“Currently, study continues to examine which modes of transport, from SunRail Phase 2 to the airport, would be most efficient, cost feasible, and would qualify to be federally funded in part, as well as meet the needs of the community,” FDOT District 5 public information specialist Jen Horton stated in an email. “Once that additional study/work is complete, the plan would be presented to the public in the form of a public hearing.”

The trains lost crucial support in Congress when two highly committed and active backers, U.S. Reps. Corrine Brown of Jacksonville and John Mica of Winter Park, both lost re-election bids last year. Brown had served on the House Transportation and Infrastructure Committee, while Mica was a former chairman of that committee with considerable influence at the U.S. Department of Transportation. Both had close ties to both SunRail and Brightline.

In their place, newly-elected U.S. Rep. Brian Mast was given a seat on the transportation committee last week. Mast, a Republican whose Florida’s 18th Congressional District includes the Treasure Coast counties of Indian River and Martin, is “100 percent against” Brightline running through his district from Palm Beach to Orlando, said Mast’s communication director Brad Stewart.

Nonetheless, Orlando airport officials are pushing forward. They do have some financial security. Most of the station was paid for with state transportation grants, and they have a $10 million line of credit from Brightline, provided to help amortize the $52 million in bonds.

Though it is already clear the train station will open without trains, and may stay that way for years, it still will have some use, Phil Brown said.

“We will be using the people mover system … We’ll have a parking garage down there. That clearly will be operational as well, because we, on a regular basis in the last several months, we’ve had to shut down the structured parking at the airport because it’s full. We have a need for more parking,” he said.

Florida unemployment rate holds steady at 4.9% in December

Florida’s unemployment rate remained unchanged in December, holding steady at 4.9 percent for the second month in a row.

State officials, however, touted gains made in 2016, boasting Florida businesses created 237,300 private sector jobs in 2016.

“Over the last six years, we’ve worked each day to make it easier for job creators to invest and create new opportunities in our state, and we will continue to do everything we can to help Florida out compete other locations as the best place for jobs,” said Gov. Rick Scott in a statement.

Scott typically makes the monthly jobs announcement during a press conference, but the Naples Republican was in Washington, D.C. on Friday for the inauguration of Donald Trump.

“Today, as we proudly welcome a new president who will make job creation a top priority across our nation, we stand ready to fight for another great year of economic growth in Florida,” he said.

According to the Department of Economic Opportunity, Florida’s job growth has exceeded the nation’s rate since 2012. The agency reported December was the 77th consecutive month with “positive over-the-year growth.”

The leisure and hospitality industry continues to make the most gains, growing by 4.6 percent year-over-year.

“With more than 250,000 job openings across the state and more than 1.25 million new private-sector jobs created in the last six years, it’s clear Florida is a great place to find a good job,” said Cissy Proctor, the executive director of Florida Department of Economic Opportunity, in a statement. “Our low unemployment rate and strong record of job creation prove Florida is a great state to do business.”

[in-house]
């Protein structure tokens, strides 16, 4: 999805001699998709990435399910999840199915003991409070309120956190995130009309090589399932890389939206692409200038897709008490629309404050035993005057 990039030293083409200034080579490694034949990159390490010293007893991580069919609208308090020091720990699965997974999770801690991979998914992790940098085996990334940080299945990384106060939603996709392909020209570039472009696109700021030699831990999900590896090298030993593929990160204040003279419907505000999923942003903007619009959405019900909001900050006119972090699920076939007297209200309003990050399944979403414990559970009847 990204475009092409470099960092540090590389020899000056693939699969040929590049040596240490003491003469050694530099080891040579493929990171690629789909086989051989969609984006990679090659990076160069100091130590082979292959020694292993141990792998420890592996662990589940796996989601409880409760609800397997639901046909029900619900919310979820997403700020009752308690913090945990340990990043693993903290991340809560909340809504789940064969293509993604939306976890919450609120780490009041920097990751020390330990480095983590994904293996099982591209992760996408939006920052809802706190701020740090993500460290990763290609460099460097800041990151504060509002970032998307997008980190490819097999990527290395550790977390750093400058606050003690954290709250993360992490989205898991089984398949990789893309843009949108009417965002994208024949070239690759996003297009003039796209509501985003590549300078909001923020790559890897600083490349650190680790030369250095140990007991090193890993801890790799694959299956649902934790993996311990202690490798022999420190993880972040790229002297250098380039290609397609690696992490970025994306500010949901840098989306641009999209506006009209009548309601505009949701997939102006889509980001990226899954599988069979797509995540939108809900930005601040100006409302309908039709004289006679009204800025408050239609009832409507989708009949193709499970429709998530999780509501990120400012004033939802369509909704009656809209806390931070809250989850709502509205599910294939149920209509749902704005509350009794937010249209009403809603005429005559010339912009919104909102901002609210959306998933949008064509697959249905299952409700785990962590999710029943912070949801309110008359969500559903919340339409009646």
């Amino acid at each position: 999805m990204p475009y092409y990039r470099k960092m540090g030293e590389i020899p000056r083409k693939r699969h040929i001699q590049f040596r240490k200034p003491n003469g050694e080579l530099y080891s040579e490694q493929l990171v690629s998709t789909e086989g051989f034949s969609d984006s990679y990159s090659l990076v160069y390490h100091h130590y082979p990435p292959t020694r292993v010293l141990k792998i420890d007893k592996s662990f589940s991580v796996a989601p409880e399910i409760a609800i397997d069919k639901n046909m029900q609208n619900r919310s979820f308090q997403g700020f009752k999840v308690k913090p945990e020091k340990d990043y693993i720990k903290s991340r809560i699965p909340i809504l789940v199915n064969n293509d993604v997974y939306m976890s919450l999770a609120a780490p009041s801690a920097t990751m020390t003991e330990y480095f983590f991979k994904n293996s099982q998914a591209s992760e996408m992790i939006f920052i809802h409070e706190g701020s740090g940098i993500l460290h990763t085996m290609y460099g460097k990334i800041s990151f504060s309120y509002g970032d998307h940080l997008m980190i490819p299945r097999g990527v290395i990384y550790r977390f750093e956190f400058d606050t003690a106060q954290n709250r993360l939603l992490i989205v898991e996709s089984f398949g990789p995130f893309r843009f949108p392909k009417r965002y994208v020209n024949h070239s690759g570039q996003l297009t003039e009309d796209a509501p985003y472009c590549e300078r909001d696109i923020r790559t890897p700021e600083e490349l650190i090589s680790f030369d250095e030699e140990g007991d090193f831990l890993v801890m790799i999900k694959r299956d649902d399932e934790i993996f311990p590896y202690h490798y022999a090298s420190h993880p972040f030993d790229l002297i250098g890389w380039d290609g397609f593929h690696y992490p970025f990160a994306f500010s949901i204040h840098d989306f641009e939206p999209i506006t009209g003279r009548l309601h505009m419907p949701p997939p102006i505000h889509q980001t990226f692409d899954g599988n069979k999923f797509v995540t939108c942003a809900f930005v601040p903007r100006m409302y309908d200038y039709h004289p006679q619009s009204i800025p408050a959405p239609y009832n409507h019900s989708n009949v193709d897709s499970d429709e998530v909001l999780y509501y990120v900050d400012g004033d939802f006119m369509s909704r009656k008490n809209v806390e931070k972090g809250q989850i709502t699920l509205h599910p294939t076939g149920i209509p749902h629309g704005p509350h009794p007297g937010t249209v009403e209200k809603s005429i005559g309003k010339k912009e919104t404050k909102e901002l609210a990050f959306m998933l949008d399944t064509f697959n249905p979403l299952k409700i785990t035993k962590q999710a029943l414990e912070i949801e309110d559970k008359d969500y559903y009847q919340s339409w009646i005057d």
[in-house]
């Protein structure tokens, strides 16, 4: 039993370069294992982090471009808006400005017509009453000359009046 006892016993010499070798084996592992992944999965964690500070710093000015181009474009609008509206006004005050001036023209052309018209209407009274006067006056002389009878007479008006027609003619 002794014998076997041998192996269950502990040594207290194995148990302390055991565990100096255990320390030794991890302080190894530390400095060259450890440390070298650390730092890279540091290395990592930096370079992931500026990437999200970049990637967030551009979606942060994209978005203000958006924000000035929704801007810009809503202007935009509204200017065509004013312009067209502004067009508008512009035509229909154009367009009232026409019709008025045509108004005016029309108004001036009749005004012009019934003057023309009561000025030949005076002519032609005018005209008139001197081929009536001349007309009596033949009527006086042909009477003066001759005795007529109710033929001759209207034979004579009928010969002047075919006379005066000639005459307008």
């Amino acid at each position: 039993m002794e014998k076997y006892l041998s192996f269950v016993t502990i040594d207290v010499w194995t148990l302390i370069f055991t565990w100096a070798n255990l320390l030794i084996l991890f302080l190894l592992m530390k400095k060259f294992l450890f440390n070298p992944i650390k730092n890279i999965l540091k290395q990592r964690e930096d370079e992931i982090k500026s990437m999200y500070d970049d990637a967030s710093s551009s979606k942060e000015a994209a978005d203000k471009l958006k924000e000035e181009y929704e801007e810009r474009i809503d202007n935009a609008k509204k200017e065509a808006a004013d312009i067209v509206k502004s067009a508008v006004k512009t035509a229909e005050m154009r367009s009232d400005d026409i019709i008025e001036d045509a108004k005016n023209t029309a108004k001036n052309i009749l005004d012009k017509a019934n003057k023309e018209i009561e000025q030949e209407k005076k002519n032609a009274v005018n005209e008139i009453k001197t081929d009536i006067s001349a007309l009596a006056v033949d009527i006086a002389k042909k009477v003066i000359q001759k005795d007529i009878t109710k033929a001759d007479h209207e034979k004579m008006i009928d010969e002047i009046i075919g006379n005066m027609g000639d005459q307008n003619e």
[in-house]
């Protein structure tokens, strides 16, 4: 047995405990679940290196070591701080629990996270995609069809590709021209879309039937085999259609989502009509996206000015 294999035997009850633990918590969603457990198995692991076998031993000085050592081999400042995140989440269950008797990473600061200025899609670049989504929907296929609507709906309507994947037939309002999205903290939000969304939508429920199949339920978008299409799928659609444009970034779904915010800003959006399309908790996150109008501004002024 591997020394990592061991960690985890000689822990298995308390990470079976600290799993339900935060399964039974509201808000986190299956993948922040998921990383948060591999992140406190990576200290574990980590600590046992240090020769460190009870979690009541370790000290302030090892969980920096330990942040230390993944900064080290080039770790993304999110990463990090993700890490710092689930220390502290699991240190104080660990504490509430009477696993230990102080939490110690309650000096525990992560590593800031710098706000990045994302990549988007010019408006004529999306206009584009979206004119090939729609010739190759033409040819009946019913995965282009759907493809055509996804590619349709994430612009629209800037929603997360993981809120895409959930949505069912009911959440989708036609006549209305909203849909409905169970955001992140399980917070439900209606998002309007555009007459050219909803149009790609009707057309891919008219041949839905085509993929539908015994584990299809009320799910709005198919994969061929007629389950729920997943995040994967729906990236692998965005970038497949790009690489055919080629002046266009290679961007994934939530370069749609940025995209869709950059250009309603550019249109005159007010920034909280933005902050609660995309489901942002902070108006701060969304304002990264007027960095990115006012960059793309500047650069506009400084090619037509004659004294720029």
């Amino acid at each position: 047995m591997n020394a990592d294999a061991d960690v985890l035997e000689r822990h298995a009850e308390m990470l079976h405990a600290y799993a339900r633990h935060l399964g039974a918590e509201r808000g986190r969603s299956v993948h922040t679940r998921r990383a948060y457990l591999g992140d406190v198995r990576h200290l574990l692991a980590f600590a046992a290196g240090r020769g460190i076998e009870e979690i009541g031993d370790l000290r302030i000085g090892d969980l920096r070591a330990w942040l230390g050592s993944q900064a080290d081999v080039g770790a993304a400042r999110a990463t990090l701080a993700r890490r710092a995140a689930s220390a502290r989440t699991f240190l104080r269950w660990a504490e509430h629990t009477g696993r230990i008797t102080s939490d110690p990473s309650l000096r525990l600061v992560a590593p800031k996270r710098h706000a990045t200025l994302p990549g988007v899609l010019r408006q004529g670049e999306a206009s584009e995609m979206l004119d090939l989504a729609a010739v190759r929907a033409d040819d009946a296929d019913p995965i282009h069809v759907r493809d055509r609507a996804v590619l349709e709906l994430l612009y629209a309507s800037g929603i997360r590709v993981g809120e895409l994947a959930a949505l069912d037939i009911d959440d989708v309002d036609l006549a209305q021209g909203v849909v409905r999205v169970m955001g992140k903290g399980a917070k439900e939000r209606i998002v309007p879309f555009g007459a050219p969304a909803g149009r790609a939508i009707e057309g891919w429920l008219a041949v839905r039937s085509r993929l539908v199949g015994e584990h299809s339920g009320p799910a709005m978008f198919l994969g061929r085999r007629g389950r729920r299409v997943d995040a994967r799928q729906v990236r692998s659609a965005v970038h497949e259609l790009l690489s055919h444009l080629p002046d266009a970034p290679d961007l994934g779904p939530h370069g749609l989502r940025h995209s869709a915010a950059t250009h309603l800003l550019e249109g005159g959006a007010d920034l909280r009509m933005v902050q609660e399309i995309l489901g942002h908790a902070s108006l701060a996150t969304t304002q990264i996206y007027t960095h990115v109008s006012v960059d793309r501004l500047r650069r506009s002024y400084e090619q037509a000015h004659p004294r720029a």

The majority of the state’s 24 metro areas saw gains in December compared to the same time in 2015. The Orlando metropolitan area once again led the state in private sector job growth, adding 48,300 new private sector jobs in 2016.

The Orlando area’s leisure and hospitality industry saw the largest job growth over the year, adding 16,000 new jobs over the year; followed by education and health services with 10,200 new jobs; and construction with 9,7000 new jobs.

The Orlando area, according to the Governor’s Office, had the second-highest job demand of all the metro areas in December. It also had the second highest demand for high-skill, high-wage jobs.

“As job creators continue to grow in Central Florida and all across our state, we are seeing more and more families find the opportunities they need to succeed,” said Scott in a statement. “We will keep working to build on this success and make Florida first for jobs.”

The Tampa area added 29,100 new private sector jobs in 2016, and had an unemployment rate of 4.5 percent in December. The construction industry saw the most growth over the year, adding 8,400 new jobs; followed by professional and business services with 6,700 new jobs; and trade, transportation and utilities with 4,900 new jobs. The Tampa area led the state in demand for high-skill, high-wage STEM (science, technology, engineering and mathematics) occupations in December.

Meanwhile, Jacksonville added 22,800 private sector jobs in 2016 and had a unemployment rate of 4.4 percent in December.

At first court appearance, Markeith Loyd goes on expletive-filled rant about death of girlfriend

Murder suspect Markeith Loyd appeared in court early Thursday morning for an arraignment hearing, at which he went on a profanity-laced rant aimed at the accusations against him.

The judge has also ordered Loyd held without bond.

According to the Ninth Judicial Circuit State’s Attorney’s office, Loyd does not yet have an attorney representing him. He said in court Thursday that he’d be representing himself in the trial.

The hearing was only for his alleged killing of his girlfriend, Sade Dixon, and her unborn child, in December of 2016 – he hasn’t yet been charged in the killing of Master Sergeant Debra Clayton that spurned the nine-day, widely-covered manhunt that ended earlier this week.